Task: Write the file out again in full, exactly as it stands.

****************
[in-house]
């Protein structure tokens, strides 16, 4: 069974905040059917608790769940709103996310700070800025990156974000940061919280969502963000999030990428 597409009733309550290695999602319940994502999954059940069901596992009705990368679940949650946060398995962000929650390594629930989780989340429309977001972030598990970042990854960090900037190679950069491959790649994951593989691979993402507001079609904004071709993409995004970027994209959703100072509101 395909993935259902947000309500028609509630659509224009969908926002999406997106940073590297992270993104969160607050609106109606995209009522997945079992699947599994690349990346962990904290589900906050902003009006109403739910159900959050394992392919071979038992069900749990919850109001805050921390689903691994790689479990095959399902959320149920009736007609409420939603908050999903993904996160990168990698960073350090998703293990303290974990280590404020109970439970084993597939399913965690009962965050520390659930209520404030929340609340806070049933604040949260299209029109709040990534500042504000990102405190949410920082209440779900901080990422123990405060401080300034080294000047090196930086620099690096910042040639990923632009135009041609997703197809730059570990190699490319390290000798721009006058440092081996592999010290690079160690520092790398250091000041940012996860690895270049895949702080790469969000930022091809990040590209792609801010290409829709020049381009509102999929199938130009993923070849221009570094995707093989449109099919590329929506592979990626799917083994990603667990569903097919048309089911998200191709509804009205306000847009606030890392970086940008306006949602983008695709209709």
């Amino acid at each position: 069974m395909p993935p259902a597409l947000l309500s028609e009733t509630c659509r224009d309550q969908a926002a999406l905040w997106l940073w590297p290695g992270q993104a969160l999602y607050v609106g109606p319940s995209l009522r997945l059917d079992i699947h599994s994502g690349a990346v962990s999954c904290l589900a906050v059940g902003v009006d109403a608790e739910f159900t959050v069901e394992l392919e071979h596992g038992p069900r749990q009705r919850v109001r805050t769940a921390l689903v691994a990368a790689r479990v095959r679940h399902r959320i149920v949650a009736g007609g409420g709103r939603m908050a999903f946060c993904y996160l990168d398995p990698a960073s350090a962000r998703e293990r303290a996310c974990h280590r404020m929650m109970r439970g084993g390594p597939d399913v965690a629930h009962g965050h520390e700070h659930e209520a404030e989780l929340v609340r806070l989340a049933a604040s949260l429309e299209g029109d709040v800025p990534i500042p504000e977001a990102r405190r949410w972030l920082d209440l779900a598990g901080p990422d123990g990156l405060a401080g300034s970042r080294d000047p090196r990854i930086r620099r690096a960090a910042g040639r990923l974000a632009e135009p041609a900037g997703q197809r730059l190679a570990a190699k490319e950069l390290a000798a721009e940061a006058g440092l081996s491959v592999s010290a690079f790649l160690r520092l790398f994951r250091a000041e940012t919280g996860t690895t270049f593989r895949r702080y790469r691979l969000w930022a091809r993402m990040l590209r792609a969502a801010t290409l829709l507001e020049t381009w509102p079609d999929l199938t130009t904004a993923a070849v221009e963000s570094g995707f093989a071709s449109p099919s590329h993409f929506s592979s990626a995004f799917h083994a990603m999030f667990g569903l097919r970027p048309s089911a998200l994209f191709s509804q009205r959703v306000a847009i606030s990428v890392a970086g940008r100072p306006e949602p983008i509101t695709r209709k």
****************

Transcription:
[in-house]
């Protein structure tokens, strides 16, 4: 069974905040059917608790769940709103996310700070800025990156974000940061919280969502963000999030990428 597409009733309550290695999602319940994502999954059940069901596992009705990368679940949650946060398995962000929650390594629930989780989340429309977001972030598990970042990854960090900037190679950069491959790649994951593989691979993402507001079609904004071709993409995004970027994209959703100072509101 395909993935259902947000309500028609509630659509224009969908926002999406997106940073590297992270993104969160607050609106109606995209009522997945079992699947599994690349990346962990904290589900906050902003009006109403739910159900959050394992392919071979038992069900749990919850109001805050921390689903691994790689479990095959399902959320149920009736007609409420939603908050999903993904996160990168990698960073350090998703293990303290974990280590404020109970439970084993597939399913965690009962965050520390659930209520404030929340609340806070049933604040949260299209029109709040990534500042504000990102405190949410920082209440779900901080990422123990405060401080300034080294000047090196930086620099690096910042040639990923632009135009041609997703197809730059570990190699490319390290000798721009006058440092081996592999010290690079160690520092790398250091000041940012996860690895270049895949702080790469969000930022091809990040590209792609801010290409829709020049381009509102999929199938130009993923070849221009570094995707093989449109099919590329929506592979990626799917083994990603667990569903097919048309089911998200191709509804009205306000847009606030890392970086940008306006949602983008695709209709």
């Amino acid at each position: 069974m395909p993935p259902a597409l947000l309500s028609e009733t509630c659509r224009d309550q969908a926002a999406l905040w997106l940073w590297p290695g992270q993104a969160l999602y607050v609106g109606p319940s995209l009522r997945l059917d079992i699947h599994s994502g690349a990346v962990s999954c904290l589900a906050v059940g902003v009006d109403a608790e739910f159900t959050v069901e394992l392919e071979h596992g038992p069900r749990q009705r919850v109001r805050t769940a921390l689903v691994a990368a790689r479990v095959r679940h399902r959320i149920v949650a009736g007609g409420g709103r939603m908050a999903f946060c993904y996160l990168d398995p990698a960073s350090a962000r998703e293990r303290a996310c974990h280590r404020m929650m109970r439970g084993g390594p597939d399913v965690a629930h009962g965050h520390e700070h659930e209520a404030e989780l929340v609340r806070l989340a049933a604040s949260l429309e299209g029109d709040v800025p990534i500042p504000e977001a990102r405190r949410w972030l920082d209440l779900a598990g901080p990422d123990g990156l405060a401080g300034s970042r080294d000047p090196r990854i930086r620099r690096a960090a910042g040639r990923l974000a632009e135009p041609a900037g997703q197809r730059l190679a570990a190699k490319e950069l390290a000798a721009e940061a006058g440092l081996s491959v592999s010290a690079f790649l160690r520092l790398f994951r250091a000041e940012t919280g996860t690895t270049f593989r895949r702080y790469r691979l969000w930022a091809r993402m990040l590209r792609a969502a801010t290409l829709l507001e020049t381009w509102p079609d999929l199938t130009t904004a993923a070849v221009e963000s570094g995707f093989a071709s449109p099919s590329h993409f929506s592979s990626a995004f799917h083994a990603m999030f667990g569903l097919r970027p048309s089911a998200l994209f191709s509804q009205r959703v306000a847009i606030s990428v890392a970086g940008r100072p306006e949602p983008i509101t695709r209709k």